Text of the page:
After the fiasco at St Peter's at the Vatican, I was a bit leery of any more confessions, but so be it. But when I went there, the confession area was closed for lunch and wouldn't reopen until 2:30.
So I timed my lunch into the schedule, took my time eating at a little cafe and strolled back to the area once more. But as I strolled around I saw a priest in his black habit and his name tag showed an Italian flag. I didn't know how to address him, I didn't think it was Padre, I thought that was Spanish.
"Monsieur, excuse moi." I called out to him.
He stopped and looked at me.
"Parlez vous Anglais?" I asked.
He shook his head "No." And he started to walk away but I quickly I pulled out my bag of rosaries and said in English, "I just want a blessing for my rosaries."
He saw what was in my hand and asked "benedicto?"
I switched to Italian, "si, benedicto" and I attempt to pull them out of the bag, which at this point was bursting."
He smiled, shook his head an covered my hand, he didn't want me to take them out. Then as one hand was laid on my bag of rosaries, his over hand made the gestures as he blessed my rosaries. I was so glad. Then his hand waved to indicate he was finished.
I said to him, "Grazie Padre"
He smiled chucked my chin and said "ciao" as he walked away. If you saw my face, you'd have sworn I just met Elvis or someone, One Direction, whatever. That's when I made the observation that when I would see a priest walk by, everyone looked at stared like he was a rock star. As was the same in Rome, they were rock stars.
Then I had an internal debate, confession or not after all, I had gotten them blessed. But I did have another one that I was going to get for my father. Yes, mom was the strict catholic one but my dad who was brought up as a Seventh Day Adventist just recently converted to Catholicism because he said. "Under my religion, you will go to hell. Under your religion, I will go to hell. So I'll just join you." As he had said decades ago, causing near apoplexy for my mother, when she accused him of leading us(his kids) to hell, "at least we'll go as a family."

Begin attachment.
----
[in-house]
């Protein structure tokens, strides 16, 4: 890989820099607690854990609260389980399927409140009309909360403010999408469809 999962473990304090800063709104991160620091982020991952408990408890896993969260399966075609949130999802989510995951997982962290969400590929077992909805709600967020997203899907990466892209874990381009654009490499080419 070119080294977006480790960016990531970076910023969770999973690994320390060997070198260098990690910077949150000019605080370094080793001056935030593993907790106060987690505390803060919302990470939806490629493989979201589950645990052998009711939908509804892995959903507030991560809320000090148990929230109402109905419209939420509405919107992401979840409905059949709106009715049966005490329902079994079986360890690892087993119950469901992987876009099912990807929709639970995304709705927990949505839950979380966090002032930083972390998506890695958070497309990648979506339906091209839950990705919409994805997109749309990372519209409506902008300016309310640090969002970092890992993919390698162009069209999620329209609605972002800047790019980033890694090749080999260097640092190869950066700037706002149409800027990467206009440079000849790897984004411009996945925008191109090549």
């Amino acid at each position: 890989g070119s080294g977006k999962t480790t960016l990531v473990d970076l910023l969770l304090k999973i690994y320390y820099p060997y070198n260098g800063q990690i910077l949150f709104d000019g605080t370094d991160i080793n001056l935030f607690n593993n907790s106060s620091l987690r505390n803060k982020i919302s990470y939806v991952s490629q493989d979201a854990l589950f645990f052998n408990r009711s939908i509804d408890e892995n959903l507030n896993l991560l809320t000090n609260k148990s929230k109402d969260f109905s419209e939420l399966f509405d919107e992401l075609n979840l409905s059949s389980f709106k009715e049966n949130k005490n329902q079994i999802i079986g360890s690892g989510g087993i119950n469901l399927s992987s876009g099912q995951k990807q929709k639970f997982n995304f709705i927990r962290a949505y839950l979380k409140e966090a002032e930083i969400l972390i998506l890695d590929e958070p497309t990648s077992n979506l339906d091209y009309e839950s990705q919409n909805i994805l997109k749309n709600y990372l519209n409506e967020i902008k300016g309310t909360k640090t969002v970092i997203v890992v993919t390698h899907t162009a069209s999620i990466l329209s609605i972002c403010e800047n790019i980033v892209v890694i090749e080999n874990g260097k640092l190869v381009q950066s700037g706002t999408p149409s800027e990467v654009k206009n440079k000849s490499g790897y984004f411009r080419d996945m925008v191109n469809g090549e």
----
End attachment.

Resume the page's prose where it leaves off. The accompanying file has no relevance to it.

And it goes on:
I committed to going to confession so I could get his rosary blessed. I've been very transparent on this blog, but if you think for one moment I'll tell what I confessed, you'd be crazy.
But what I was looking for was someone who would listen and absolve me of my sins. My mortal and my venial sins. Someone who would be loving and kind as I believe God would be should he speak to me. After all, they are supposed to be God's representatives on earth right? So why not act like it? I'd been search so long. And I found him, Father Joseph Callipare.
I walked in and he looked stern. So I said "bonjour" he replied "you know this is an English confession?"
As I knelt in the prie-dieu "I know but I've been saying Bonjour everywhere." And he smiled and I knew I was going to be ok.
The Vatican priest who refused me absolution was a blessing in disguise. If he had accepted my confession, I wouldn't have met Fr. Callipare and I'm so glad I did. He listened and gave me new perspective. I had mentioned how once I asked for a blessing and a priest asked brusquely, "Why?". Fr. Callipare explained that when you ask for a blessing after a mass, each mass is ended with a benedictions plus if you took communion then you have the best blessing of all. So you can ask for a priest to pray over you for whatever special occasion you want, but it's different than asking for a blessing after you just got one.
Then when he told me to say an act of contrition, I literally read from a pamphlet they had outside of the confessional just for that purpose! He smiled and said "Say what ever one you want."
Then I asked for the special prayer for my dad's rosary. His eyes swept up, and I explained that my dad had converted from Adventism to Catholicism and he said he knew of the Filipino 7th day Adventist because there are quite a few of them.
And he did the blessing, taking my dad's rosaries in his hands and asking that he be blessed as he says his prayers.
All in all a great day for my faith. I still may not agree with all the dictates and dogma of the church, but I'm so very glad to see those that can see past the dogma and attend to the very human faithful.